The first was adopted on February 23d, 1937; the pertinent part thereof reads as follows:

"That one-third of the amount of reductions of salaries and compensations of all school teachers employed by the Board of Education of the City of Camden, New Jersey, deducted during the fiscal year 1934-1935, as established by resolution dated February 17th, 1934, be, and the same is hereby restored as of July 1st, 1937, so that the reductions for the school year of 1937-1938 shall be two-thirds of what they were since the adoption of the resolution of February 17th, 1934."

The second was adopted on December 27th, 1937, and the pertinent part thereof reads as follows:

"That one-half of the amount of salary and compensation of all school teachers employed by the Board of Education of the City of Camden, New Jersey, deducted during the fiscal year 1937-1938 as established by resolution dated February 23d, 1937, be and the same is hereby restored as of July 1st, 1938, so that the reductions for the school year of 1938-1939 shall be one-half of what they were during the school year of 1937-1938."

If these resolutions are valid the basic salaries of the school

[123 NJL Page 161]

teachers would be reduced ten per cent. for the school year 1937-1938 and five per cent. for the school year 1938-1939.

Following the passage of the first stated resolution and before any payments were made thereunder, each of the two hundred and twenty-one teachers employed by prosecutor filed a written protest with it challenging its right so to reduce his or her salary; each made clear that any amount taken less than the full amount due was taken merely on account, and was not to be construed as a waiver of, or operate prejudicial to, the right of each teacher to his or her full contractual salary. That protest was of no avail.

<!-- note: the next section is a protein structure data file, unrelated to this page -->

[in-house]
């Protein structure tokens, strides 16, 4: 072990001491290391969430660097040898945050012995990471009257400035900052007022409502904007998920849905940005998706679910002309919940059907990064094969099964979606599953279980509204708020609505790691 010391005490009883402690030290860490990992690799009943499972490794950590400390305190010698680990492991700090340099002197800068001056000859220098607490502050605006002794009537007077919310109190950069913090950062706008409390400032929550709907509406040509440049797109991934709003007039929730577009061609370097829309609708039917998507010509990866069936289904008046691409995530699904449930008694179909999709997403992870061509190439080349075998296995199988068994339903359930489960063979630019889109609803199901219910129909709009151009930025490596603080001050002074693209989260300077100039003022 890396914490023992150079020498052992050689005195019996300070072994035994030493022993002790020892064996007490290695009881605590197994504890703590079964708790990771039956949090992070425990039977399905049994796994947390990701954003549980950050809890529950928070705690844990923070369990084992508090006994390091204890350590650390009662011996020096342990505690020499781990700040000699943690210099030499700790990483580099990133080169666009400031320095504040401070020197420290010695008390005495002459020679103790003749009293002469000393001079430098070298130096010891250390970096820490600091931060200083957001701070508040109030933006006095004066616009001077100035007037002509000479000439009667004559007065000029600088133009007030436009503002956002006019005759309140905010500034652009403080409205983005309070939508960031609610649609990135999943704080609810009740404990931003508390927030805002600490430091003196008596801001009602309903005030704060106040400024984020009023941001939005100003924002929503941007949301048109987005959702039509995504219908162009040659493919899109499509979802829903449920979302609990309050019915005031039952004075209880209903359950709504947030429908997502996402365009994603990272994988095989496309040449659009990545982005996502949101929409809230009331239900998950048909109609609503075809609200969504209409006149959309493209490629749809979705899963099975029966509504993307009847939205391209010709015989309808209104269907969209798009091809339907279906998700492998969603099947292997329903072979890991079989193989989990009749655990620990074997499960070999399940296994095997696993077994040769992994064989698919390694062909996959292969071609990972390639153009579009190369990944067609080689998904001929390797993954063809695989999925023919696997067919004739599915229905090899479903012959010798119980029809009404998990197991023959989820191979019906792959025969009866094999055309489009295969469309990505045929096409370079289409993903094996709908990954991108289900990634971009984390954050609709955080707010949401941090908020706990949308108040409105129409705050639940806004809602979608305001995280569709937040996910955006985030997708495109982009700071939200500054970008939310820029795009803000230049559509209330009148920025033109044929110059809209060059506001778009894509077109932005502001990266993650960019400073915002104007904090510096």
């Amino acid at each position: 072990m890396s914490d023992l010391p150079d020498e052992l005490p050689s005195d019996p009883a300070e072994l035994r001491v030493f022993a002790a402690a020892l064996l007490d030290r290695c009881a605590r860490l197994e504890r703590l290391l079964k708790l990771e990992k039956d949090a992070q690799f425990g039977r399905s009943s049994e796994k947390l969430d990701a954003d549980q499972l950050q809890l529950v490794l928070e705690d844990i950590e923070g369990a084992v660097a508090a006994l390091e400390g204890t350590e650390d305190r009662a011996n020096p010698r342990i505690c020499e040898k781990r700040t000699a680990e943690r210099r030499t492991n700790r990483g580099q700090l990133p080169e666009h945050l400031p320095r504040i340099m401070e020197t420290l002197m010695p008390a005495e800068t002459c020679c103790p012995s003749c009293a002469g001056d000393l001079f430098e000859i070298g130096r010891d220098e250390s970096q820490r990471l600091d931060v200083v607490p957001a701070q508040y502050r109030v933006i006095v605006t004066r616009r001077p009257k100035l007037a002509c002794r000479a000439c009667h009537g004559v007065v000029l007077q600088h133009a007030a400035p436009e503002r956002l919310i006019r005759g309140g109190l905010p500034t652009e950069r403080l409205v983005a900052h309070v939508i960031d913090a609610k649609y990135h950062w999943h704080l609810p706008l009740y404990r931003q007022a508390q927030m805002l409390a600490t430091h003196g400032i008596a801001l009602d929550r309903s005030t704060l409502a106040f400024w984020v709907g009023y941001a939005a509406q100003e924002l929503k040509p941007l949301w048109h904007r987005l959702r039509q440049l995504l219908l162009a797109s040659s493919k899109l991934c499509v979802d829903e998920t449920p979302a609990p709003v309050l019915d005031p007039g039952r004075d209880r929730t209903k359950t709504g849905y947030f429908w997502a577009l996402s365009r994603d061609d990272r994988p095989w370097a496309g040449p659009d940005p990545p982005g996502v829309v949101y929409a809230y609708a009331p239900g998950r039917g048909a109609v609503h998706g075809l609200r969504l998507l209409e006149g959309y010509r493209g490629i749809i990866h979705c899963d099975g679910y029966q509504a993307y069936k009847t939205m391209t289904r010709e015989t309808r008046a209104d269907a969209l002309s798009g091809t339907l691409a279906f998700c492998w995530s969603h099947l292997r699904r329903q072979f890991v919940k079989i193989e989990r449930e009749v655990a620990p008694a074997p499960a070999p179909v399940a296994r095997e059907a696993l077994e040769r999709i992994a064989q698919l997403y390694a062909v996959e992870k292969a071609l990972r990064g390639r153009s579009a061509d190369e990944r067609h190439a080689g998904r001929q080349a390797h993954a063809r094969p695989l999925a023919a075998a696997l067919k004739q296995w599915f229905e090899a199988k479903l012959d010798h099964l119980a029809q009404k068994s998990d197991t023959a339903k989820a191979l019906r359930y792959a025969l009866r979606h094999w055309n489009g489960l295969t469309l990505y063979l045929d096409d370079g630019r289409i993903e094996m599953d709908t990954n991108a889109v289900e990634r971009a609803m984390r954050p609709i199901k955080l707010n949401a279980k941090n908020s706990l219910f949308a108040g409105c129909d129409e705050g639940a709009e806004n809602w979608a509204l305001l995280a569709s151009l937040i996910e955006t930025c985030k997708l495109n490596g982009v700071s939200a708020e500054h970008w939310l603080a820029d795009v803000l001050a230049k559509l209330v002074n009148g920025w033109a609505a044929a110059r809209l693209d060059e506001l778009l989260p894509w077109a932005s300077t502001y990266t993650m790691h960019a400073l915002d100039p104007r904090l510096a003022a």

Thereupon each of the two hundred and twenty-one teachers, hereinafter referred to as respondent, filed a petition with the Commissioner of Education of our state praying that the resolutions adopted by prosecutor, as aforesaid, on February 23d, 1937, and December 27th, 1937, be declared invalid, and further praying that prosecutor be directed to pay the basic salary of each teacher for the school years stated in said resolutions.

These prayers were predicated upon the premise that since each teacher had been employed for at least "three consecutive calendar years" in Camden and was, therefore, entitled to tenure (R.S. 18:13-16); and that since each teacher was "the holder of a proper teacher's certificate in full force and effect (R.S. 18:13-19), it followed that prosecutor could not effect reductions in their salaries, in the absence of an enabling act, unless it be effected for a cause or causes and in the manner prescribed by the act of 1909, supra, as amended, now R.S. 18:13-17.

Since all petitions involved the same issues they were, by consent, consolidated with the typical case of Malcolm M. Steck.